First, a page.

Ducks still sorting through what went wrong amid exit interviews

Bruce Boudreau looks up at the scoreboard late in the third period of the Ducks' Game 7 loss to the Chicago Blackhawks in the Western Conference finals.

Bruce Boudreau looks up at the scoreboard late in the third period of the Ducks’ Game 7 loss to the Chicago Blackhawks in the Western Conference finals.

(Robert Gauthier / Los Angeles Times)

What escaped the Ducks along with the one victory needed to appear in the Stanley Cup Final is a mysterious element that General Manager Bob Murray and his players continued to search for Tuesday.

The evaluation process that began with players’ exit interviews at Honda Center is so thorough, Murray wouldn’t even commit to the scenario that Coach Bruce Boudreau will return next season.

“Far too early to tell you what I’m thinking. I’ve got lots of thoughts in my mind and I’ve got to sort them out,” Murray said.

Acknowledging “the coaching staff made strides” and he was “fairly happy” with their overall work, Murray also said he was displeased with what occurred from when the Ducks allowed three second-period goals in a Game 6 loss to the Chicago Blackhawks to the moment they were eliminated in a Game 7 at home for an NHL record third straight season.

“We did not react properly whatsoever. All structure — all everything — went right out the window,” Murray said. “Wasn’t impressed by it at all. The unanswered question is still the structure when we get under stressful periods. When you’re not playing well, you have to fall back on your structure. It failed us in a critical moment. That’s what I’m evaluating.”


Boudreau said he expects to convene with Murray by the end of the week.

“We know we’re getting better every year and we anticipate getting better next year,” said Boudreau, who has two seasons remaining on his contract.

Center Ryan Kesler said he believes the Ducks are “destined for greatness,” but need to “get mentally stronger.”

“You talk about experience … the only way to gain it is to go through it,” said center Ryan Getzlaf, who set a franchise record with 20 playoff points but had a minus-four rating.

“Hopefully, our guys learned some lessons. I did. You get ready for next season, approach it … on a mission to get back to have that opportunity happen again.”

But it’s the missed opportunities that gnaw, and the fact the Ducks squandered a 3-2 series lead for the third straight season.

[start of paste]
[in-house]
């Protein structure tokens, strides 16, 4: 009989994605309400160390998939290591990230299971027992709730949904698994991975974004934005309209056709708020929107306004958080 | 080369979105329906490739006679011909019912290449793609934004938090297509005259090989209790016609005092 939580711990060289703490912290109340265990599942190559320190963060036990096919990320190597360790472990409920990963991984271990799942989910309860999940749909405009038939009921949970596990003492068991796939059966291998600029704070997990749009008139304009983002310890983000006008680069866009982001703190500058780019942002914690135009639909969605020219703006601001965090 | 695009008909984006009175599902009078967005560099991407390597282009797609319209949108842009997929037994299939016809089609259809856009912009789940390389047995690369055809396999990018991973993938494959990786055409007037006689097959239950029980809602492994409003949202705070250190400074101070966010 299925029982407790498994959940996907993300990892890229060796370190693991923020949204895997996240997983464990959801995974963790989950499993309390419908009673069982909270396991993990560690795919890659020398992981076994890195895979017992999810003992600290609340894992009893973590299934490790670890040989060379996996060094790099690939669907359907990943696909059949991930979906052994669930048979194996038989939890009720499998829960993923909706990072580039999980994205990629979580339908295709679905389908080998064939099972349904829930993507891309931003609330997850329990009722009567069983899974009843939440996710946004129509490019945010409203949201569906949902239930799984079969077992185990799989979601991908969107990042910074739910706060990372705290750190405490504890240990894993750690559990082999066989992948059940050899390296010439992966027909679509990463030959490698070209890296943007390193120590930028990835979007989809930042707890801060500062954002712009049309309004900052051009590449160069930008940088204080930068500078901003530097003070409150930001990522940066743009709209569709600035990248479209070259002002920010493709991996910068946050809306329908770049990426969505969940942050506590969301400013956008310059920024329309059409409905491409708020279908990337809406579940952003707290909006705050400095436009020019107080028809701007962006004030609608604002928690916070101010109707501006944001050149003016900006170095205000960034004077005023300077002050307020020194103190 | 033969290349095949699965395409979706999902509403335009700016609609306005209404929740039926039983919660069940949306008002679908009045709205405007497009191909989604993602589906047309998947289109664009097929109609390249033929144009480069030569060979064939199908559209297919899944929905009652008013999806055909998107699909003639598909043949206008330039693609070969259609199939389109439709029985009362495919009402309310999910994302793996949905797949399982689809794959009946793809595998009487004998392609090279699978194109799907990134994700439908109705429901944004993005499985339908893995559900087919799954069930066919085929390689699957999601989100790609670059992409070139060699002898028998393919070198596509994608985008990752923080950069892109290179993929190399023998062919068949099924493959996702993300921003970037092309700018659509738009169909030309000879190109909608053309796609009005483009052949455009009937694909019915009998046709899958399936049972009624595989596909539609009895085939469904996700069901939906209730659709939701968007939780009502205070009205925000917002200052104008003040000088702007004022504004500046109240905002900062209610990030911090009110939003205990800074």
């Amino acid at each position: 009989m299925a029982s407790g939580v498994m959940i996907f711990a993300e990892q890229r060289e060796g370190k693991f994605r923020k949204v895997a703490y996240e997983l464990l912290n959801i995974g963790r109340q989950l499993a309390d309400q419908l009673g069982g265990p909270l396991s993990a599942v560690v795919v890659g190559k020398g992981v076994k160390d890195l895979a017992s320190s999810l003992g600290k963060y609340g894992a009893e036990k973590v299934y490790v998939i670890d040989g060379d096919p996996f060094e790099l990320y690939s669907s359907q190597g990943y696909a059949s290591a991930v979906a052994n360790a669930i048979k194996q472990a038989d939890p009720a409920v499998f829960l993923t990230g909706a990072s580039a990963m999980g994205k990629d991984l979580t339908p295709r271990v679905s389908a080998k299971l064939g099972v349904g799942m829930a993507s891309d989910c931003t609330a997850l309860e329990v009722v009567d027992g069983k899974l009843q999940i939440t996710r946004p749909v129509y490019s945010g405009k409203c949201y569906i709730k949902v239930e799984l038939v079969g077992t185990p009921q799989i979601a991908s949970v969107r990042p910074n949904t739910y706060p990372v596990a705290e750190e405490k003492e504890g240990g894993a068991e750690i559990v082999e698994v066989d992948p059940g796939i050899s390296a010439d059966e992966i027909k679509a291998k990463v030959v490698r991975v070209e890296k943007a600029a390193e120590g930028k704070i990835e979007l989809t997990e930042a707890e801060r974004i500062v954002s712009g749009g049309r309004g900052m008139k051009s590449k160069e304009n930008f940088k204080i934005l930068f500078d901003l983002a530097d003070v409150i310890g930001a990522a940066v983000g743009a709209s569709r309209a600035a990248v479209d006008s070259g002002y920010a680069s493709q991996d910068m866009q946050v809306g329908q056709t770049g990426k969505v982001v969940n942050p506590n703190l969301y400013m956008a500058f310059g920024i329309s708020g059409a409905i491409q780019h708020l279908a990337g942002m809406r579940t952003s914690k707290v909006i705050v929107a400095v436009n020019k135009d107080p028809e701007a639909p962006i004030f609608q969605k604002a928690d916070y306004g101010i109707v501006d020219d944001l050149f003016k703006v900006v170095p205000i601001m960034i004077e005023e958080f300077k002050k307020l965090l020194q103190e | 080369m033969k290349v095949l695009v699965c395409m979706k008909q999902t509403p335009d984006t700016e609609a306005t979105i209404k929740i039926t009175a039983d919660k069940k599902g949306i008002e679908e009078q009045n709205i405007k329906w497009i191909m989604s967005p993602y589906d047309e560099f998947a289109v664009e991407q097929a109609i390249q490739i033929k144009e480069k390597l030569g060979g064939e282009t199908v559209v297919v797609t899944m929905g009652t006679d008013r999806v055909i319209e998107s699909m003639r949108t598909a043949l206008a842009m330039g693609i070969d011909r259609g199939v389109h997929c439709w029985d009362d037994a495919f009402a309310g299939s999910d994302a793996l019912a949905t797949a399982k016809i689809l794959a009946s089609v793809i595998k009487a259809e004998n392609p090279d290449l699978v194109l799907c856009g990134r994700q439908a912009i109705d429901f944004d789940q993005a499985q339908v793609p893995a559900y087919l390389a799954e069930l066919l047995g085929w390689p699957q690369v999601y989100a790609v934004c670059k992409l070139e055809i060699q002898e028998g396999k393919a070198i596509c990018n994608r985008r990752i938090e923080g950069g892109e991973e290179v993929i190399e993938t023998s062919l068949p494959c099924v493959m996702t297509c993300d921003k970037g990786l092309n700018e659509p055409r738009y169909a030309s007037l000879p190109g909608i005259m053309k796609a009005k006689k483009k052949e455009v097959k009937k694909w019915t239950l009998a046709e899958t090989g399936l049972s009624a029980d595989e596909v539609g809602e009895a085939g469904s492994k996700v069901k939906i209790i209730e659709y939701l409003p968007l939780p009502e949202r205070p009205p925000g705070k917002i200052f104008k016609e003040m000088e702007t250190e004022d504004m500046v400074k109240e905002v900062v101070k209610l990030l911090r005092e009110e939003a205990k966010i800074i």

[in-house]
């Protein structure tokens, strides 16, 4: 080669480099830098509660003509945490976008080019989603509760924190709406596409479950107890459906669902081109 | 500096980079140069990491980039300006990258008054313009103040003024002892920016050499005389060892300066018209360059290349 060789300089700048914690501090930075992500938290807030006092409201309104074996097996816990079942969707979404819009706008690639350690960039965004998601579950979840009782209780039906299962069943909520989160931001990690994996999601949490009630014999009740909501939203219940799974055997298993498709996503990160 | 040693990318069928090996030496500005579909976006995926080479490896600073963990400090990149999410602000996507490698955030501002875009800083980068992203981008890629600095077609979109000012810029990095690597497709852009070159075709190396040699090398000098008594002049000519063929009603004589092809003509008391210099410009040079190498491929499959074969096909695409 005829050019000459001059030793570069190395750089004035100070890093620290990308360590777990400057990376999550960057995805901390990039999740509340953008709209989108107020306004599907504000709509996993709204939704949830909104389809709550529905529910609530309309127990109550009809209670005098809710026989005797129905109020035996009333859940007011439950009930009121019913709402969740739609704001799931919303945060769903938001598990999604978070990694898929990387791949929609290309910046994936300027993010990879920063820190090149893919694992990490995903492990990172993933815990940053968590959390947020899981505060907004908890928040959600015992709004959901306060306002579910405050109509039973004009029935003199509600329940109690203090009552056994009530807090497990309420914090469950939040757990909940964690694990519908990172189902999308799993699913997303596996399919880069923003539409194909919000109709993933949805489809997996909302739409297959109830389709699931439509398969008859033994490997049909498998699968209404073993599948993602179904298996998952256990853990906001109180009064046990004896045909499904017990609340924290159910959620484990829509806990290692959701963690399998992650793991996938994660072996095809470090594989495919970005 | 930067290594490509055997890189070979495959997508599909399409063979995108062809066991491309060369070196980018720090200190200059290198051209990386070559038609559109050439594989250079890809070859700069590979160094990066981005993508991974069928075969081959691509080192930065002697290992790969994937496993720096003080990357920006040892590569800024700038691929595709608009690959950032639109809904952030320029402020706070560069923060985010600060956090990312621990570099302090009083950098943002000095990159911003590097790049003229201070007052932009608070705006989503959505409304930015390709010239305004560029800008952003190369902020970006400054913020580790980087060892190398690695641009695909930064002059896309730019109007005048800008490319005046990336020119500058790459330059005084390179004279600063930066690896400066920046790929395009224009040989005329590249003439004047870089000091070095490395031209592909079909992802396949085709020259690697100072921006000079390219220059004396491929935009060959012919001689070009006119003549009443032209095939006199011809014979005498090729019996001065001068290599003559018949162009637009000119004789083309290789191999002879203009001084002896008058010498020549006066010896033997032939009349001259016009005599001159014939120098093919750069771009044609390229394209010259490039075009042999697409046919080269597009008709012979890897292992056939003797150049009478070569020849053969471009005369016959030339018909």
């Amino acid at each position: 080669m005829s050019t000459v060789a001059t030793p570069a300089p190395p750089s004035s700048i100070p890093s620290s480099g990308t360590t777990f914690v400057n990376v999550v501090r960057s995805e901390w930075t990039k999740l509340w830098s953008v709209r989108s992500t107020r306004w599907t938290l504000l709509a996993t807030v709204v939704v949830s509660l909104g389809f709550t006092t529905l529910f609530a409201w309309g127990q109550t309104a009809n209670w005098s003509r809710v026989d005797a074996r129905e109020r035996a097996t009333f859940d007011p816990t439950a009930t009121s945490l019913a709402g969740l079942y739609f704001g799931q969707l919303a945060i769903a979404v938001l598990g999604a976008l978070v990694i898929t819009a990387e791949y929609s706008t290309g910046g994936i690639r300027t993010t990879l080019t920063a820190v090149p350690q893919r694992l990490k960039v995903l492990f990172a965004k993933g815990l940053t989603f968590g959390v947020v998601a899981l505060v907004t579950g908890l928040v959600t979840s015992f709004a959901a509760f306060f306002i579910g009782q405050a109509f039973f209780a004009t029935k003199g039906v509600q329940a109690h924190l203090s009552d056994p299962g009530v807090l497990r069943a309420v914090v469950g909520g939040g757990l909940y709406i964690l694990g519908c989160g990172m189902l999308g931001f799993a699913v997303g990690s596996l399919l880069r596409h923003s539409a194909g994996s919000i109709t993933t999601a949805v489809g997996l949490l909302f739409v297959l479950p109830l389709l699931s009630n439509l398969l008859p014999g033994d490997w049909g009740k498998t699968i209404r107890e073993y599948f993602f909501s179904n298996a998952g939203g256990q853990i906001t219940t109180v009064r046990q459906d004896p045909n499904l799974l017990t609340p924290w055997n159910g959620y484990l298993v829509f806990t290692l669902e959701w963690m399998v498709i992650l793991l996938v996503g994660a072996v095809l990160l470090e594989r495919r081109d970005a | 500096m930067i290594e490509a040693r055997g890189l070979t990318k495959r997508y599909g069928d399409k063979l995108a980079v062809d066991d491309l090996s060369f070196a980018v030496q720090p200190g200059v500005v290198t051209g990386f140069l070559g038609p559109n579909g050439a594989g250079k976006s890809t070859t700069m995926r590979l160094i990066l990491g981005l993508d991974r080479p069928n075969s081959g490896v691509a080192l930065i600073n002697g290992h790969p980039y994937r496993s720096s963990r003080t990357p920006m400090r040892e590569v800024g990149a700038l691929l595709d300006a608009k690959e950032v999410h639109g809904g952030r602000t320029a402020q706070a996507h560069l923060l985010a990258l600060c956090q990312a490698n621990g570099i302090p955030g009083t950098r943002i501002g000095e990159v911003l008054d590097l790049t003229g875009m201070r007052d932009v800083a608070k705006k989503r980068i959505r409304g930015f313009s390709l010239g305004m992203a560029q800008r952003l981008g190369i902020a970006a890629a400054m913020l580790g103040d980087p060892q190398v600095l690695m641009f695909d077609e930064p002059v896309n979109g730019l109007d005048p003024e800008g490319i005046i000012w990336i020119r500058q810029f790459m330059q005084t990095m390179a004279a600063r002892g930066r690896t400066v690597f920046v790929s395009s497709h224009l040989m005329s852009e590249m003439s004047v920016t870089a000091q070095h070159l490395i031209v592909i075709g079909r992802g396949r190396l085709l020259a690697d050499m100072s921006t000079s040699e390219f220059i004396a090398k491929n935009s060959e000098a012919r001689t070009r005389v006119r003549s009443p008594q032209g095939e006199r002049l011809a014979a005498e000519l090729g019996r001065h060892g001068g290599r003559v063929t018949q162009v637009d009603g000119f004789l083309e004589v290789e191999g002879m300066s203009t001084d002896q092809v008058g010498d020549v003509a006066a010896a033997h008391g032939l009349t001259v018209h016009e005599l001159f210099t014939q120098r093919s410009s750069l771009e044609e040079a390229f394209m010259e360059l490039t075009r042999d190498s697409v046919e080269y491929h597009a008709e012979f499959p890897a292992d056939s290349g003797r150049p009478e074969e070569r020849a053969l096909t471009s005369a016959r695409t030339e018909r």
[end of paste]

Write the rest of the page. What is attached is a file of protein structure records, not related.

“Things have happened too many times over the last few years, and hopefully we’ll figure something out,” said Corey Perry, who had 10 playoff goals. “We had a lot of good things, the pieces of the puzzle were all fitting together … you’re so close.”

But not everyone will be back.

That struck Matt Beleskey hard Saturday night, the forward saying he had a “sick feeling” while taking off his Ducks sweater for perhaps the final time after seven seasons. Beleskey enjoyed a breakout 22-goal campaign, but he and veteran defenseman Francois Beauchemin, who turns 35 this week, can consider free-agent offers in July.

Beleskey said, “It’s kind of tough to think about. I’m not sure what’s going to happen. You never want to leave a group like this. You definitely see us climbing and going in the right direction.”

Beauchemin said he hopes loyalty comes into play.

“I’m not going to sugarcoat it — It’s going to be hard,” Murray said on re-signing those two players. “I’ll take a shot, quickly, but I have a whole bunch of issues in front of me.”

The “issues” Murray is referring to are based on the “tagging” rule in the NHL’s collective bargaining agreement that prohibits teams from being on the hook for more money in the following season than the current season’s salary cap.

So it behooves the Ducks to not only address this year’s potential free agents — including young forwards Jakob Silfverberg and Emerson Etem — but also examine those who could go free after next season. That list includes Kesler, goaltenders Frederik Andersen and John Gibson, defensemen Lindholm, Simon Despres and Sami Vatanen, and center Rickard Rakell.

“You have to address them this year,” Murray said.

“This is going to be a great team for the next couple of years,” Silfverberg said. “I like it a lot. I’d like to stay here. We’ll have to make sure we learn from this and take another step forward. We have a young team, haven’t played in these kinds of games.”

He said the work that remains provides motivation for the third-youngest team in this year’s playoffs (average age of 26.8), but the numbers don’t always work out.

Murray said “tagging” concerns could force him to trade, and said playoff performances will influence those decisions.

“We were right there,” said Boudreau, “and we took our foot off the gas.”

Follow Lance Pugmire on Twitter @latimespugmire